Which organizations have expressed interest to participate?
All sorts of different ones! Some examples include a research group working on shark and ray reproduction in the Med, coral reconstruction projects in Indonesia and the Maldives, and a group of sailors in Brittany working on low-tech solutions to expensive research equipment.
Have you also been in touch with Greenpeace and Sea Shepherd?
Yes we have – as divers (Henrique is a Dive Master), we are particularly keen to join Sea Shepherd in recovering old abandoned fishing nets, and it’s looking pretty likely that we will be able to participate. These sorts of organizations carry a great deal of political weight, so we hope to be able to report to them any incidents of pollution, illegal fishing etc. that we might encounter along the way.
You mentioned that education is also an important part of this campaign – have schools and local communities been receptive?
We’ve had schools already show interest in France, and also in the UK, US and New Zealand. We will really begin to approach schools in earnest in the New Year, but first we will be attending full immersion training with an educational organization called the CPIE in Cannes. We aren’t teachers, and if we are going to communicate the right message to kids, in the right way, then we need some tips from the experts!
How is your search for the right boat coming along?
We are getting there! It’s been quite a long and mucky process, and we have scrambled into every corner of a good dozen second-hand boats that fit our criteria, from Corsica to Brittany. We have offers in on two catamarans, and will be viewing one more before making our final decision. We hope to have the boat secured and in the yard in January.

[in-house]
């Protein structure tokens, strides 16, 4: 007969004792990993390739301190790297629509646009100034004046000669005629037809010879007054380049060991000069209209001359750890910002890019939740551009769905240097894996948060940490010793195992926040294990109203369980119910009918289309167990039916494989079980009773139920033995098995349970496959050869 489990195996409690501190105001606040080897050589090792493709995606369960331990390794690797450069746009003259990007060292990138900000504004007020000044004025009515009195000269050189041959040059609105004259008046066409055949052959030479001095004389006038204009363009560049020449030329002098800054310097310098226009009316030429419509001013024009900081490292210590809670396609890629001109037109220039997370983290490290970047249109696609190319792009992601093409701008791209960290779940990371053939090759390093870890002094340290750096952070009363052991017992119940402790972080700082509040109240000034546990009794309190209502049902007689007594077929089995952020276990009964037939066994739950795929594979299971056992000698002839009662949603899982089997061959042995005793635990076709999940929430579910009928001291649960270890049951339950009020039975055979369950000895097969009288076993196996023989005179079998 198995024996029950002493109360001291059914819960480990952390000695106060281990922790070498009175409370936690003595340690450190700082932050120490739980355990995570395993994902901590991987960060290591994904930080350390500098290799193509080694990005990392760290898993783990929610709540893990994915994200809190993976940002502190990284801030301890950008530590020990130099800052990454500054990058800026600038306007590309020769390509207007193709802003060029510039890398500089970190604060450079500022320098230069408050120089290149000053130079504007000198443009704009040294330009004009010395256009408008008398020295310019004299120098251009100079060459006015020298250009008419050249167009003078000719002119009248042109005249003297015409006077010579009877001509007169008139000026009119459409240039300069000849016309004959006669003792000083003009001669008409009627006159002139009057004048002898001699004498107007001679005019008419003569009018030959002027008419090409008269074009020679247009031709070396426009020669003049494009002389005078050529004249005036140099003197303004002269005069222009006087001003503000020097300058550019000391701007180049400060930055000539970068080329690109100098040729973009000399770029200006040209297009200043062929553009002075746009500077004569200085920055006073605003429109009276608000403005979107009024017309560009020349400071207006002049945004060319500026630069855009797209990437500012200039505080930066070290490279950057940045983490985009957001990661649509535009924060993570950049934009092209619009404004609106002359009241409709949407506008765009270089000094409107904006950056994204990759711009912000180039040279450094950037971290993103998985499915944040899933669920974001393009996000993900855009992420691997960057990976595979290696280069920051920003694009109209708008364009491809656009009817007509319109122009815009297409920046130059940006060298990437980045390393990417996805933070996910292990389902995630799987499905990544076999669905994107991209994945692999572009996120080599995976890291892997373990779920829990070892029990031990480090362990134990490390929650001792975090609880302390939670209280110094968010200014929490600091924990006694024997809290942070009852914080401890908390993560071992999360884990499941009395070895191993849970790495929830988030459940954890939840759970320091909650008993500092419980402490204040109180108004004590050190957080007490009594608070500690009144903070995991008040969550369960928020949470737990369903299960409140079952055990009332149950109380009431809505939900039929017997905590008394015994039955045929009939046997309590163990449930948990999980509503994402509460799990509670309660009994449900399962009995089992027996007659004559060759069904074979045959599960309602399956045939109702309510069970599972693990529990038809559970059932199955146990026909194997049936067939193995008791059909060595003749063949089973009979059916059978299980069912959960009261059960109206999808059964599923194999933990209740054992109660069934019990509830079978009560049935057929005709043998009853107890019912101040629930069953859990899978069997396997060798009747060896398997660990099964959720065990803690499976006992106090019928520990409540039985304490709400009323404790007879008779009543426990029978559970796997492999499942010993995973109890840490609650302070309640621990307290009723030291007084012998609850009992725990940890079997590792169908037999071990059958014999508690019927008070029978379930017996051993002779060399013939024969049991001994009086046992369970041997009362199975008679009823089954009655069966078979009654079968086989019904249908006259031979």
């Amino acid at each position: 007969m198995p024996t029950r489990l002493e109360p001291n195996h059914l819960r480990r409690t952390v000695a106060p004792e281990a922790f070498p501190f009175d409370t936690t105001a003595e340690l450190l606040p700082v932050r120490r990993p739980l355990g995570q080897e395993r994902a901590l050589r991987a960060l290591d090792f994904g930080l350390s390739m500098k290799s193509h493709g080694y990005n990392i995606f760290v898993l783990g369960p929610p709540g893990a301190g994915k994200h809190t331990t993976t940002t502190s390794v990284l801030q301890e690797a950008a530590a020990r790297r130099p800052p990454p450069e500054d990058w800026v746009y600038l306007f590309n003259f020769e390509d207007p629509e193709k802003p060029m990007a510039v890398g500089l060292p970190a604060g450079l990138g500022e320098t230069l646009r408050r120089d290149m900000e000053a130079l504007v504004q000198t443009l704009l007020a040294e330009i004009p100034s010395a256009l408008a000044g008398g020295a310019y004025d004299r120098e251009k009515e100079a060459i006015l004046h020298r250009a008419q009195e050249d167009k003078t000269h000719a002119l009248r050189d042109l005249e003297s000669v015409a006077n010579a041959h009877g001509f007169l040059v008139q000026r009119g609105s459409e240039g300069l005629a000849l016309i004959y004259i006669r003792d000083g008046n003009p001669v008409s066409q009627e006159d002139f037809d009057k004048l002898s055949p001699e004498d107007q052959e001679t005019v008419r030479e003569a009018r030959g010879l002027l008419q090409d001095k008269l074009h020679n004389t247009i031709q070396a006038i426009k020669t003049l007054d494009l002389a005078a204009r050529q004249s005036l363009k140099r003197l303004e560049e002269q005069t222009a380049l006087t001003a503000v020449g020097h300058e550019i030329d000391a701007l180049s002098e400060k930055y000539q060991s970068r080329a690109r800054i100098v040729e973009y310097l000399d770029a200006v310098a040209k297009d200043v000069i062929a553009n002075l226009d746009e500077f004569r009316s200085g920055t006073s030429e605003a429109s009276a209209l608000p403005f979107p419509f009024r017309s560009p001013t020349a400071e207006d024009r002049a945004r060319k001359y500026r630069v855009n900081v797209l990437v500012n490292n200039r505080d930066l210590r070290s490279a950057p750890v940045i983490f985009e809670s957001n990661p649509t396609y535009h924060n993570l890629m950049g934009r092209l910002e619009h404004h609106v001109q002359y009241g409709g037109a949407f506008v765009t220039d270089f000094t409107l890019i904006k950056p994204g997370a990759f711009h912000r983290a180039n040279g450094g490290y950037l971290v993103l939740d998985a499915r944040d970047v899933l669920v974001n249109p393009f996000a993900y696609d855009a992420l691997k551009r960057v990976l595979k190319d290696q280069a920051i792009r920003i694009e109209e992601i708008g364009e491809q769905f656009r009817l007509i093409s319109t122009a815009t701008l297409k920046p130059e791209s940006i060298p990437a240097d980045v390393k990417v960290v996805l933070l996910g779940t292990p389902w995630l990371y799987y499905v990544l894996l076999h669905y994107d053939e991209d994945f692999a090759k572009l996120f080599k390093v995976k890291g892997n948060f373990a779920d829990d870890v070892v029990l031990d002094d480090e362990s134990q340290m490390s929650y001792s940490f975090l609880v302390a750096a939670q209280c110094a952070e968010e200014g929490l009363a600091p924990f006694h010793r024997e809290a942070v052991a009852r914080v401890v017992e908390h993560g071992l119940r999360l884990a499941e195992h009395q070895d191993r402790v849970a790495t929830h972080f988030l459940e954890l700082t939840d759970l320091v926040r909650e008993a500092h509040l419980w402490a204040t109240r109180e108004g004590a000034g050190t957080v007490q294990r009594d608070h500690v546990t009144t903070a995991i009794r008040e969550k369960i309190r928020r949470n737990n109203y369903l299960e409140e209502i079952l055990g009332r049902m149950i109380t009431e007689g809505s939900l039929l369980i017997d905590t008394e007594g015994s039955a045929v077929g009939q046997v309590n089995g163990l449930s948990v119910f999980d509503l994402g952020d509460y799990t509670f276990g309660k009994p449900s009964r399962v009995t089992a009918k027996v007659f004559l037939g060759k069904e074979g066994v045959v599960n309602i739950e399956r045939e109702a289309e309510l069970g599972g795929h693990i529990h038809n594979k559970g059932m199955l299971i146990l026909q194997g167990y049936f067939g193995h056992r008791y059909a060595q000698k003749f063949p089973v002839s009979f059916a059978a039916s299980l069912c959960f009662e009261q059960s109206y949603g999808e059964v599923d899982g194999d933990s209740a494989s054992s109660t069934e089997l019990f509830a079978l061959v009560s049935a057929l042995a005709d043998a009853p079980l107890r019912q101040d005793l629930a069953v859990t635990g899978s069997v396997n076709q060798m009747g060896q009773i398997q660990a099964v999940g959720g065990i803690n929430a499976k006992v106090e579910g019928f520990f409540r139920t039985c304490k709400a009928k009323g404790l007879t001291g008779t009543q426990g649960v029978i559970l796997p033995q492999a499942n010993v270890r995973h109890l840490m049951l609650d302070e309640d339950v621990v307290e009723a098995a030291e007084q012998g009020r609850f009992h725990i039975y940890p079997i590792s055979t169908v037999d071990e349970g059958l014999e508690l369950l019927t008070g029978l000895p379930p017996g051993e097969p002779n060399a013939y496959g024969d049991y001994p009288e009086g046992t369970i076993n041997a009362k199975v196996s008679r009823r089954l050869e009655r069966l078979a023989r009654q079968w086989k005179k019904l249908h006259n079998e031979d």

What equipment will you have onboard?
We want to be fully autonomous in terms of power, so the boat will be fitted with solar panels, and wind and water turbines, as well as a water maker. We will also carry dive equipment and a compressor, and have a fully kitted workshop. Part of the reason why our search for the right boat has been long is because we need a boat that can also accommodate all of this, plus our lab – both in terms of space, and load-bearing capacity.
Will you have additional crew onboard with you?
Not full time. We will take on extra crew for crossings, and we are also keen to host volunteers who are looking to learn to sail, and who are keen to take part in our participative science projects.
What will you be doing between now and launch?
We have already begun raising awareness of marine pollution on the Côte d’Azur, and we have organized two successful beach cleaning days, in Golfe Juan and Villeneuve-Loubet. We’ve also been running information stalls at various local events, and next week we are off to Paris for the boat show, where we will have a stand for 10 days. That’s going to be a wonderful opportunity to get our message out, promote our sponsors, and also to show the rest of France some of the really good environmental work is being done on the Riviera.
Once we secure the catamaran, there will be a lot of work to do in the yard to get her ready, but we also plan to hold more beach cleans (the next one will be on the Cap d’Antibes), a conference for local environmental charities, educational days on board with the Chamber of Commerce… Oh yes, and we’ll both be working fulltime until April!
How are you planning to document/record the experience?
We will be writing blogs aimed at school children, as well as communicating through social media. We are both keen on photography, and will be taking photos and video footage on board, underwater, using drones… We are also very excited to count on the super of several magazines across the world, including OnboardOnline!